Good Vibrations Emanate from Nanotube Physicists at the University of California, Berkeley, have created a radio one ten-thousandth the diameter of a human hair. The nanotube radio, 100 billion times smaller than the first commercial radios, requires only a battery and earphones to tune in to a station.

Good Vibrations Emanate from Nanotube

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Our gadgets just keep getting smaller and smaller. Hey, if you reach under your purse, you could hardly tell the difference anymore between your cell phone and your tic tacs.

This week, in Science Out of the Box, let's consider how absurdly small technology can get.

(Soundbite of music)

LYDEN: Researchers at the University of California, Berkeley, have developed a very tiny radio. It's barely a collection of atoms - so small that it would take 10,000 of them to span a diameter of a single human hair.

The Berkeley lab team listened to the Beach Boys on it as they watched their contraption the only way they could - through a high-powered electron microscope.

I spoke with Alex Zettl, who led that team. This microscopic radio is what's called a carbon nanotube - a needle which vibrates at the exact frequency of the station you're trying to listen to.

Professor ALEX ZETTL (Physics, University of California, Berkeley): The entire radio, functionally, operates in a similar way to a conventional radio. It has an antenna. It has a tuner, where you can tune in different stations, an amplifier and what's called the demodulator. All this is built into one molecule, one carbon nanotube. It's basically the size of DNA.

LYDEN: Professor Zettl, could you please explain how you would change the station on this little nanoradio?

Prof. ZETTL: Right. We do this simply by adjusting the voltage that's across this one molecule. It tensions the nanotube much like you would adjust the guitar string on a guitar to change its frequency to tune it in. So we're constantly changing tension to tune in different stations.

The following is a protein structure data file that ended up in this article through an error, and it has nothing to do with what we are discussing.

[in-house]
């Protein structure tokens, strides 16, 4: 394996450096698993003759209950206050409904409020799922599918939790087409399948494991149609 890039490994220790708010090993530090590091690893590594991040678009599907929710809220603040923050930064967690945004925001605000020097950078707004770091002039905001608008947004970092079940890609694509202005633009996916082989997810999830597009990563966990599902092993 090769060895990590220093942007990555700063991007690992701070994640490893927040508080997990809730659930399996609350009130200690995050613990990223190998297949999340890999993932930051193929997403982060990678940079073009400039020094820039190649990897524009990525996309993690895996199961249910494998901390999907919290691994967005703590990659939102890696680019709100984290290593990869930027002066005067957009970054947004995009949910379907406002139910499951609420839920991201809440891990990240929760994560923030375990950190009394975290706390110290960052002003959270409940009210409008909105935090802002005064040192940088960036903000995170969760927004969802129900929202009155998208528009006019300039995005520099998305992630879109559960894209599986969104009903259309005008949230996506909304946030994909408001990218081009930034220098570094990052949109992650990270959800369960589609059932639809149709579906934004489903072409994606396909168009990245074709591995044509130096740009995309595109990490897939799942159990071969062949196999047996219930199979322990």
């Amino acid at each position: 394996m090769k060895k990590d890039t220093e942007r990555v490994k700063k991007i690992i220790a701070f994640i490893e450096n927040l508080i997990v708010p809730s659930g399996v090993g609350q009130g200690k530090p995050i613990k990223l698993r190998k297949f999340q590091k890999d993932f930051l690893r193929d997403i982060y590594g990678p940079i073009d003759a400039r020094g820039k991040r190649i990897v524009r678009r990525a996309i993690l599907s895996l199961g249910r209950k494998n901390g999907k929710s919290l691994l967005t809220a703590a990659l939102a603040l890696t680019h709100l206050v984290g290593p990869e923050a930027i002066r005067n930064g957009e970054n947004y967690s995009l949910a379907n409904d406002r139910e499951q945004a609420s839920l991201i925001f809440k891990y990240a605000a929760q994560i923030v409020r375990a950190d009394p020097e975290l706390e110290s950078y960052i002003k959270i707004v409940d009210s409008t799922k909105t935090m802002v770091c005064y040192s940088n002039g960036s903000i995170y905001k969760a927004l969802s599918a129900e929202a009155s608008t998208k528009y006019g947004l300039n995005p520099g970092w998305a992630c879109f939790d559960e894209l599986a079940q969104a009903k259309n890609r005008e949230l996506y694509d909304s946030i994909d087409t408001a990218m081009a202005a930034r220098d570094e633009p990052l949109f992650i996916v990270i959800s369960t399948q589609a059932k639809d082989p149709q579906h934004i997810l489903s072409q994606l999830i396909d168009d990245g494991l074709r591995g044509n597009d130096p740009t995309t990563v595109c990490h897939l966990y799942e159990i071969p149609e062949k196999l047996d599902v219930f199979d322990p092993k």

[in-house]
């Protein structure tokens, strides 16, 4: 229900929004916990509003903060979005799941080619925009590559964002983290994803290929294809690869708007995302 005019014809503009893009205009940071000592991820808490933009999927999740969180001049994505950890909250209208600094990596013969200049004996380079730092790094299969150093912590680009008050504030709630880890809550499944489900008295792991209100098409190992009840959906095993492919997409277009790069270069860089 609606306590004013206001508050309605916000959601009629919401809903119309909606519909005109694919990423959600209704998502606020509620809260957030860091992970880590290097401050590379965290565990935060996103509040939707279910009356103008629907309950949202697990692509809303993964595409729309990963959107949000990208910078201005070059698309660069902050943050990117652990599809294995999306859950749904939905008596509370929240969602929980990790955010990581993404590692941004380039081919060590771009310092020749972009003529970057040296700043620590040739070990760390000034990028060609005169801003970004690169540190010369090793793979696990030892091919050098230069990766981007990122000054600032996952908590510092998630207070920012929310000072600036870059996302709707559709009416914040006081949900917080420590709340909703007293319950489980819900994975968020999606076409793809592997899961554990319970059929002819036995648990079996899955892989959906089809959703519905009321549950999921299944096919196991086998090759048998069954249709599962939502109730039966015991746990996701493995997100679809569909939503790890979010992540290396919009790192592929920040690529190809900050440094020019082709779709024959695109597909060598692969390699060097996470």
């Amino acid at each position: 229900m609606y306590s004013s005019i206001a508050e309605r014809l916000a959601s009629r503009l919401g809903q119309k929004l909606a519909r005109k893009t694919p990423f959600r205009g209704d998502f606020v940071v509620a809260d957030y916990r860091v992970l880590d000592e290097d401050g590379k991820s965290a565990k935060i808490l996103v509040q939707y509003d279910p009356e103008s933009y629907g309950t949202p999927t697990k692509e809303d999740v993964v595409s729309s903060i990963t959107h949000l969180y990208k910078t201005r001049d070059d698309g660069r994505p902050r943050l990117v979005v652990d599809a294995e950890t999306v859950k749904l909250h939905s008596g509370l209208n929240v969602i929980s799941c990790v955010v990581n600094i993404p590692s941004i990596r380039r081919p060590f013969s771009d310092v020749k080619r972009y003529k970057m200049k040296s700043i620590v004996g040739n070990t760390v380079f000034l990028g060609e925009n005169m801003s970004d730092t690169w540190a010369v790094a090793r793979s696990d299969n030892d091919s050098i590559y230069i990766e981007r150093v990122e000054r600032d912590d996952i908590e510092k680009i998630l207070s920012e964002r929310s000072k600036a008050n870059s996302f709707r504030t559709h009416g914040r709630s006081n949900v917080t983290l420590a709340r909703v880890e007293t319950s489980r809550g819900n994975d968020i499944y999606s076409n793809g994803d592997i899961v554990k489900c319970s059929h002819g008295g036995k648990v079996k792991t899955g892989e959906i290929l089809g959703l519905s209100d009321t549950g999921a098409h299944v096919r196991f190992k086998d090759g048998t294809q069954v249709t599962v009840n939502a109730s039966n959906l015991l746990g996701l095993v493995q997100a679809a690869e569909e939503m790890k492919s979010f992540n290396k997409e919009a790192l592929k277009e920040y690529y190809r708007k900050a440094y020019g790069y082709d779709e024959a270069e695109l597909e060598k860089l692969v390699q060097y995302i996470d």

LYDEN: Well, I would love to know what it sounds like.

Prof. ZETTL: That sounds great.

(Soundbite of music through nanoradio)

LYDEN: Far be it for me to criticize, is there some interference that I'm hearing there? It sounded like static.

Prof. ZETTL: Actually, the fact that you can hear anything at all is, in my mind, truly amazing. But that's a good point. That static is actually, at the nanoscale, something very important happening. Since our radio is so small, it is sensitive to molecular prodibation(ph). So an atom or molecule of air landing on the radio and jumping off - normally, on a regular radio, you wouldn't even notice that - but at the nanoscale that sounds as a pop. And so the static is atoms and molecules landing on a radio and jumping off.

LYDEN: So I presume that I'm not going to be listening to the Beach Boys or anything else on this for a while, but what do you hope to do with it?

Prof. ZETTL: There are many different applications. This was sponsored by a program here at Berkeley that is to develop small-scale sensors that can monitor air and water quality throughout the country. For that to happen, we needed very low-power small sensors and to transmit and receive data so you could click on the Web and say, well, what's the quality of air like in any place in New York today or Washington or San Francisco. And you'd get a real-time map of that generated by many sensors.

One can think of other applications as well. For example, the size of this radio is now smaller than living cells. It can be integrated inside of cells or one could implant it in other biological structures such as a brain, transmit information to that and have that information be coupled into the biological system so people with brain dysfunctions or hearing loss, vision loss, one can imagine that this could help.

LYDEN: Of course, doesn't that open up ethical questions that those very techniques could also somehow be exploited for tracking people or perhaps implanting one of these devices on them?

Dr. ZETTL: That's true. In case you didn't know it, you've already have a nanoradio on you over the past week and I've been listening to your personal life.

(Soundbite of laughter)

Prof. ZETTL: This is a great concern.

LYDEN: Go ahead.

Prof. ZETTL: And every new technology has pros and cons, and things can be used for ways that weren't intended that can be bad. It's in a sense unethical not to forge ahead to exploring nanotechnology because it has so much potential for helping in medical applications, solving power problems, solving greenhouse effects and so on. We need to forge ahead, but cautiously and correctly.

LYDEN: Well, Professor Zettl, fascinating. Thank you very, very much for being with us.

Prof. ZETTL: Thank you.

LYDEN: Alex Zettl is a professor of physics at the University of California at Berkeley. He and his team of researchers have developed the world's smallest radio, one ten-thousandths the width of a human hair.

Thank you again, Professor Zettl. And I think we'll end this segment with a little Eric Clapton as heard from your nanoradio.

(Soundbite of song, "Layla")

LYDEN: And you can watch a video and hear audio of the nanotube broadcasting the theme from "Star Wars," wow, at

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